Hopes that the UK will become a global innovation hub for new medical devices after Brexit will be stifled if the UK departs from EU standards in search of a post-Brexit regulatory dividend. Brexit, have warned industry experts.
Ahead of a formal government consultation process later this summer, sector leaders in industry and academia said there was growing concern Britain was choosing the wrong path for future regulation.
Since Brexit, the UK has decided not to implement the The new EU medical device regulation (MDR), which places a much greater burden on companies to prove that the devices are both safe and provide benefits to patients following a series of scandals caused by defective breast implants and surgical nets.
Instead, the UK is looking to create a bespoke regulatory system that Lord James Bethell, the Minister for Innovation at the Department of Health, said this month is designed to ‘seize the opportunity for innovation now that we have left the EU’.
However, the first drafts of the new regulation seen by insiders rocked the industry, which relies heavily on exports to EU markets which account for nearly 22% of global health spending according to figures from Imperial College of London – compared to just 3% in the UK.
Kevin Kiely, managing director of Medilink UK, a trade association that represents more than 1,300 small medical device companies, said the UK system “absolutely” needs to mirror the EU system because that’s where companies British people were selling their products.
“The first drafts were not encouraging. The reality is that we have to sell in Europe, so all companies have to comply with MDR anyway. The last thing they need is another audit trail that duplicates what they already have to do in Europe, ”he said.
Senior academics have also warned that patients and industry stand to lose the fruits of British innovation as investors waste time and money registering devices in the EU or the US, which represent 43% of global health spending.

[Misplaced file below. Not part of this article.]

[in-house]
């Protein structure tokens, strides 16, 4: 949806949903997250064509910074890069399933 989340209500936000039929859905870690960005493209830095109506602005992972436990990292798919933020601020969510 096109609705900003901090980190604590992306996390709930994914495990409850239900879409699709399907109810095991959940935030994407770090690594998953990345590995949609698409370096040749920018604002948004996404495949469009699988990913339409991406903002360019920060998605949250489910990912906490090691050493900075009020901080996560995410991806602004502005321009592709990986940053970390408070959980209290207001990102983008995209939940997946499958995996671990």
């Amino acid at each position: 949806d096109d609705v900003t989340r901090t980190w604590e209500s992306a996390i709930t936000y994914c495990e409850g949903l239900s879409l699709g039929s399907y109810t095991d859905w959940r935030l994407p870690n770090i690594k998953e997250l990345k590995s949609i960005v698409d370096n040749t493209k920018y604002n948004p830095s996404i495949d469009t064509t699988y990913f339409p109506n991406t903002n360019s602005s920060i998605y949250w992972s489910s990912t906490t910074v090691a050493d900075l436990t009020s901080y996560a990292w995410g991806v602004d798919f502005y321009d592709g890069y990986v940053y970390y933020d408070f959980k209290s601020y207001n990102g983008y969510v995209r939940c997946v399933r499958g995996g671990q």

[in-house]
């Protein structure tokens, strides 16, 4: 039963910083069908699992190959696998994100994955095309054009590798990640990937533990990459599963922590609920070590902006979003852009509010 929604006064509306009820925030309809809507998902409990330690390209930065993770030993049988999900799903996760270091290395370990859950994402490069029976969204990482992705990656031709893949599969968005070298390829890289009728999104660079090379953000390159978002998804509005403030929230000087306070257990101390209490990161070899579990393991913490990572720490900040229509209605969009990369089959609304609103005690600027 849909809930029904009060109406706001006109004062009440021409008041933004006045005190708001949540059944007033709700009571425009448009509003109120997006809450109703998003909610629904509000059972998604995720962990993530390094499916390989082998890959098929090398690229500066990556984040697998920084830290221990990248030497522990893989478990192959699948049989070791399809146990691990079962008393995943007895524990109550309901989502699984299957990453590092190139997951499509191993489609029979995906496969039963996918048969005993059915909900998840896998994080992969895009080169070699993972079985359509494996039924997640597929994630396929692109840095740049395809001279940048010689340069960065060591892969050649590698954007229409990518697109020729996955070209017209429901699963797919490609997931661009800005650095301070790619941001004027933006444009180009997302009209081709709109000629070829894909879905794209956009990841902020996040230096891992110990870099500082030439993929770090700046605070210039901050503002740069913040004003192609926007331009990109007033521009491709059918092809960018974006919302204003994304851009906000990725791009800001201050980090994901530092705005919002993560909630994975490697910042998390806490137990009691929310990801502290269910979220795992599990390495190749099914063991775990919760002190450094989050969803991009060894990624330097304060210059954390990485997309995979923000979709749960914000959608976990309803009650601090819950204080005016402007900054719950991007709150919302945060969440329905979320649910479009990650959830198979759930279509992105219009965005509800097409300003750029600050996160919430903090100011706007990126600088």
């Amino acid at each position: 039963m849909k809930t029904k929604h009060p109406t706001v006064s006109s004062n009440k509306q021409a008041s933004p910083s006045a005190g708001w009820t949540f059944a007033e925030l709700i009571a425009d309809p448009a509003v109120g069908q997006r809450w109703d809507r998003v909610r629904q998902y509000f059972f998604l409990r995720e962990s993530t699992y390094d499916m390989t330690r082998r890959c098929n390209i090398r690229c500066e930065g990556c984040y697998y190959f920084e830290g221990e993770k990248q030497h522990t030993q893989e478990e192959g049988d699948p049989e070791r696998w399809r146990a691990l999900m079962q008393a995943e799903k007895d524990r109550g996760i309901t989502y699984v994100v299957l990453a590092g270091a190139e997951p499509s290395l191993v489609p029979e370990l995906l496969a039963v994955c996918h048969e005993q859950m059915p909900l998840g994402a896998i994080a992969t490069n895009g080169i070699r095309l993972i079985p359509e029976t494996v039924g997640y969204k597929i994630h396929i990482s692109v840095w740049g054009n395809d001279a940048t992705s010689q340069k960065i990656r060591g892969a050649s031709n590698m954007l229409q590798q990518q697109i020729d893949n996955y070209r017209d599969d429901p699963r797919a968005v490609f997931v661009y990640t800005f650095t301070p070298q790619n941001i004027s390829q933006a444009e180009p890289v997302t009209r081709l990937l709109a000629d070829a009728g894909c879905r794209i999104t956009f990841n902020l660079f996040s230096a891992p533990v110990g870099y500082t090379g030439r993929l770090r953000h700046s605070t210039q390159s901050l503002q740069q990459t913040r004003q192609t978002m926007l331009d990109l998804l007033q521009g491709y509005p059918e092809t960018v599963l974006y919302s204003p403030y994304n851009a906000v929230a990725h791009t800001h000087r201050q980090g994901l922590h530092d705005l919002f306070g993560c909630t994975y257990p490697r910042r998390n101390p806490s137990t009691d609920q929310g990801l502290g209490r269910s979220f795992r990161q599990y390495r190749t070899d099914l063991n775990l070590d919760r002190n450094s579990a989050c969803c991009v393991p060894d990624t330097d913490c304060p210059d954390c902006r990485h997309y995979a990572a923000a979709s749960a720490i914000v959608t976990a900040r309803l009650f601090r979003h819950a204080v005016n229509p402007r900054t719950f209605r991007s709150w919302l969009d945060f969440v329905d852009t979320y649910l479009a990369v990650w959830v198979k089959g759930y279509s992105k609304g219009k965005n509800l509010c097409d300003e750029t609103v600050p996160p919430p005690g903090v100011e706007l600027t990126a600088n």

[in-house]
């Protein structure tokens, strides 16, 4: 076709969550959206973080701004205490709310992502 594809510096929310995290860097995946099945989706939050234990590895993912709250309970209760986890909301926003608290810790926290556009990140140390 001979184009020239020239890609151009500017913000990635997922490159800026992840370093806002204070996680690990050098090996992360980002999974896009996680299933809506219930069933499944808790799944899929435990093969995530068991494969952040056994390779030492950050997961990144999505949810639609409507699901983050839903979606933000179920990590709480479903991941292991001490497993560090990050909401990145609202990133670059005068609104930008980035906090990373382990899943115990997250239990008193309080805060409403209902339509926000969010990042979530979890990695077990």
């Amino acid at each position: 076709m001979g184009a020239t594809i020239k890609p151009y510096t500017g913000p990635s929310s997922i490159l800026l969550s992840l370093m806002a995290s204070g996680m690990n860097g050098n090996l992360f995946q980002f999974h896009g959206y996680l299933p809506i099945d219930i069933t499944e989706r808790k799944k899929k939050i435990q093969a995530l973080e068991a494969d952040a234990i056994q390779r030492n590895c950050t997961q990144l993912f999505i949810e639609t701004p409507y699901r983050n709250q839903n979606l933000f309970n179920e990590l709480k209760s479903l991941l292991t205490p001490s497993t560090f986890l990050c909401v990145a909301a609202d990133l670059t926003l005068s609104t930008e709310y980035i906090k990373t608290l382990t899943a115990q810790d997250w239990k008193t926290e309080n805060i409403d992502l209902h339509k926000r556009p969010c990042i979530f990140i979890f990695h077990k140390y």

James Moore, professor of medical device design at Imperial College London, said a divergent UK regulatory system could deter investment and retention of successful products once they hit the market.
“The worry is that you will see damage in terms of businesses forming here in the UK – they are just going to vaporize and go to another country,” he said.
Derek Hill, professor of biomedical engineering at University College London, said that a one-size-fits-all UK system, while offering the potential for some benefits, could increase burdens on businesses.
“It is difficult for the UK to be a truly independent regulator. If we’re going to be more supportive of innovation, the problem is you are creating UK specific rules and tests, and companies can ask ‘are we going to care? ” “, did he declare.
The UK government has agreed to continue recognizing the EU standard ‘CE’ mark until July 2023, time to create a new regulatory system. A consultation will begin this summer with a secondary law clarifying the new rules expected in spring 2022.
Daniel Green, chief executive of Yaqrit, a University College London spin-off company that is in the process of obtaining certification of a revolutionary dialysis machine for patients with cirrhosis of the liver, said any new UK regulations on measure was to have a clear benefit for patients.